I thought I had reached my saturation point on health reform–and that’s pretty bad given that it’s such a huge part of my life–because things seemed to be grinding to a halt ever since Scott Brown came along. Others were a lot more cynical than me, however, proclaiming health reform dead and moving on to anything and everything else. Perhaps I’m just a committed idealist, but I wasn’t ready to let this opportunity slip away, which has proven frustrating given my limited capacity to affect the outcome at this point in my career. If I had Rahm Emanuel on a leash, for example, I’d have made him bite somebody by now.
But alas, there’s a faint glimmer of hope on the horizon, or as Jon Cohn’s metaphor labeled it, a weak but strengthening pulse. That hope is the half-day summit on health reform scheduled to take place at Blair House on February 25th. Now, there’s already been a lot of talk about the event. It’s supposed to be bipartisan, but many GOP leaders were refusing to go unless Congress scrapped both bills it passed last year and agreed to start over. The White House is stressing that the goal is to deal with the substantive issues and reach an agreement on the best way forward. Uwe Reinhardt is skeptical of any effort to solve the health care problem in half a day.
I’m inclined to agree. I don’t think we’ll see any startling new revelations during the summit, but that’s because there aren’t any. People like me–the people who do the research and study the health care sytem–already know what needs to be done. The ideas on the table aren’t those of members of Congress. Sure, they’re the ones who introduce the legislation and vote on it, but they are not experts in the minutia of our health care system. That’s why they have staff who specialize in different substantive areas. But the ideas come from experts in the field. Each member of Congress chooses to listen to those experts or not as they see fit, but what has played out this–and every prior–time around has been one of politics interfering with what needs to get done.
I don’t think the Republicans have any choice but to attend the summit. If they don’t show, they look wholly uncooperative–not even willing to feign the appearance of helping to solve one of America’s biggest problems. That won’t wear well during election season. Strike one. I also don’t think Republicans will offer anything substantively meaningful in the way of health reform proposals that aren’t already in one or both of the bills passed by the House and the Senate. That’s because they have good ideas and bad ideas, and their good ideas have already been included. If they raise their bad ideas, they risk having them exposed for what they are (CBO has already shown that many of their reforms would increase the deficit) all while televised nationwide. Strike two. Then I think that President Obama will clearly demonstrate that the Democrats ideas are the best ones out there on health care, and the Republicans will have little room to disagree. But they will stand in principled opposition, looking foolish in the face of a mountain of evidence collected over many, many years. Strike three.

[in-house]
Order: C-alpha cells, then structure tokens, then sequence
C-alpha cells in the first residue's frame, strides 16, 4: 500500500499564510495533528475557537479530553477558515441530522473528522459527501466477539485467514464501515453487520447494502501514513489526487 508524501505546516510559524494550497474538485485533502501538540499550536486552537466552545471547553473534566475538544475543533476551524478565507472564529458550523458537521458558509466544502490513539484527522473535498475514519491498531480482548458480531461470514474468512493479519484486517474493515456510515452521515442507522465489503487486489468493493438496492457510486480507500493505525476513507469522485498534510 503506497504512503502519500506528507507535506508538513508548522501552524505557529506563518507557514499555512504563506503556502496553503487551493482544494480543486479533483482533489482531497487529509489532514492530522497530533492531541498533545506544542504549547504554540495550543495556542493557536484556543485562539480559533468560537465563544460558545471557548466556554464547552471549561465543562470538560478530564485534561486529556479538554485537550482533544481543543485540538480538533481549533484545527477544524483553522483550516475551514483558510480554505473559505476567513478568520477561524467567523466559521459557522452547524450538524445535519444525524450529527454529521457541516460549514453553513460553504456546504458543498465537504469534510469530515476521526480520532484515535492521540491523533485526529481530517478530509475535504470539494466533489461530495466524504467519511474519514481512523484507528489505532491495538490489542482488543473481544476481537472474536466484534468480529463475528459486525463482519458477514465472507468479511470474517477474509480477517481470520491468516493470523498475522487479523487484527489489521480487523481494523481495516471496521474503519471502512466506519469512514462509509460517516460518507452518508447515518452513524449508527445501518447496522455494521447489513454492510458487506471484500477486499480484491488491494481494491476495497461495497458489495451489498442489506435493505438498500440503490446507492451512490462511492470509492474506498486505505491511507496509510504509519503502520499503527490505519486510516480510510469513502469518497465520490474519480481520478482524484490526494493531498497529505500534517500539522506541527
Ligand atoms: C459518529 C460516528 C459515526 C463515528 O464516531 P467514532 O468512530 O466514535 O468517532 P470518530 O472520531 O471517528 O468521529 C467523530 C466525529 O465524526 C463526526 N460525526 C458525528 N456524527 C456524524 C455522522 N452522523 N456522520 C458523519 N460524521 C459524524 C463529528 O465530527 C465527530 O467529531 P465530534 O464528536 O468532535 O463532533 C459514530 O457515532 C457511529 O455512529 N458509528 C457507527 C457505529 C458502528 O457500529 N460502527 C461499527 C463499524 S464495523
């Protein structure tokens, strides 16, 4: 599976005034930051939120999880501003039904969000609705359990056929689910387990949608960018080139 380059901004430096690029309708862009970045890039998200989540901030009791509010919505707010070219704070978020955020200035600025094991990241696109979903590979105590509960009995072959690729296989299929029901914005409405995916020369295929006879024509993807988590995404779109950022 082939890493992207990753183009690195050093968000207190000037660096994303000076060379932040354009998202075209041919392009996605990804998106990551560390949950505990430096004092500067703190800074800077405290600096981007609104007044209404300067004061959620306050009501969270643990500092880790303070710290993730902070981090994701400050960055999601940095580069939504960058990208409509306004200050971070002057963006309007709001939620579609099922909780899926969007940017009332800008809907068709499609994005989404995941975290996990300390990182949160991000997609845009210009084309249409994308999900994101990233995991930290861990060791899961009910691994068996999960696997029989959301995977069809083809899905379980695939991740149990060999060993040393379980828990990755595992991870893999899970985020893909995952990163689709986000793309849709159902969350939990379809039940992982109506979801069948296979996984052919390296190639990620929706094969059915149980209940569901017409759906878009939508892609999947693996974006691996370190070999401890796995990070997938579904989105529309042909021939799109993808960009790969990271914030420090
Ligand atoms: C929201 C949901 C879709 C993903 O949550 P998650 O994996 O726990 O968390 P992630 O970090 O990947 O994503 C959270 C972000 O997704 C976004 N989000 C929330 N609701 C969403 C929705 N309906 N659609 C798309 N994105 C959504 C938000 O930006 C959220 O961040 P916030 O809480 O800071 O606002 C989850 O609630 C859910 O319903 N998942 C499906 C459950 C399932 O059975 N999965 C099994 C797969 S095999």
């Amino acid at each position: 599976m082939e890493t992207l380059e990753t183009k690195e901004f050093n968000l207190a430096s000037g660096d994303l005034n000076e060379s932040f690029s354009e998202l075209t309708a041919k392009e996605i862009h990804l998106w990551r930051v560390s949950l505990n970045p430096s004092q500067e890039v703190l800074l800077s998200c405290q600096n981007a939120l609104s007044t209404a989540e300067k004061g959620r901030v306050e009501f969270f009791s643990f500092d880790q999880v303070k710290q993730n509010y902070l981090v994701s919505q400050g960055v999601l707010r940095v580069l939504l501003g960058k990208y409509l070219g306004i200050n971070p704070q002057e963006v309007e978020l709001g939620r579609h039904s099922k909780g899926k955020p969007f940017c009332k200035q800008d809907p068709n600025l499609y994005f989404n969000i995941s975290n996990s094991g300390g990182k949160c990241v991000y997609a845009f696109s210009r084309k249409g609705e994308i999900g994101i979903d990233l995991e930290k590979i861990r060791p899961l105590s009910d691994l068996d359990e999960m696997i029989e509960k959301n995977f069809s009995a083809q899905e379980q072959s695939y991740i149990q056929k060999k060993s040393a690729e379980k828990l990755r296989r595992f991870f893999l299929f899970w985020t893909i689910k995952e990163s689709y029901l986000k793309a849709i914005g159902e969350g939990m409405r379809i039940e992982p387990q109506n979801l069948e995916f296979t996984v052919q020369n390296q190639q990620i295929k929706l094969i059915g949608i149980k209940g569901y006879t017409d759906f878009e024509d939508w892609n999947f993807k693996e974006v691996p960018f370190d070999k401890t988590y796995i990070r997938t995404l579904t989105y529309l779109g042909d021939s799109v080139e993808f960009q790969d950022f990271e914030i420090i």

So, I have hope. I also have hope that the House and Senate are very close to working out their differences and moving forward through reconciliation. And, before I leave you, let me make one other thing perfectly clear. This is not about politics for me. It is about understanding how our system works, where it is broken, and how it needs to be fixed. I appreciate that the reform legislation in Congress includes elements that should have bipartisan support–and would have if this hold thing hadn’t devolved into a political pissing contest. I want to see things get better for the American people, and I believe that this is a step in the right direction. If an entire political party disagrees with that, I don’t want them to tell me how idiotic my ideas are, I want them to offer a better idea on the right way forward.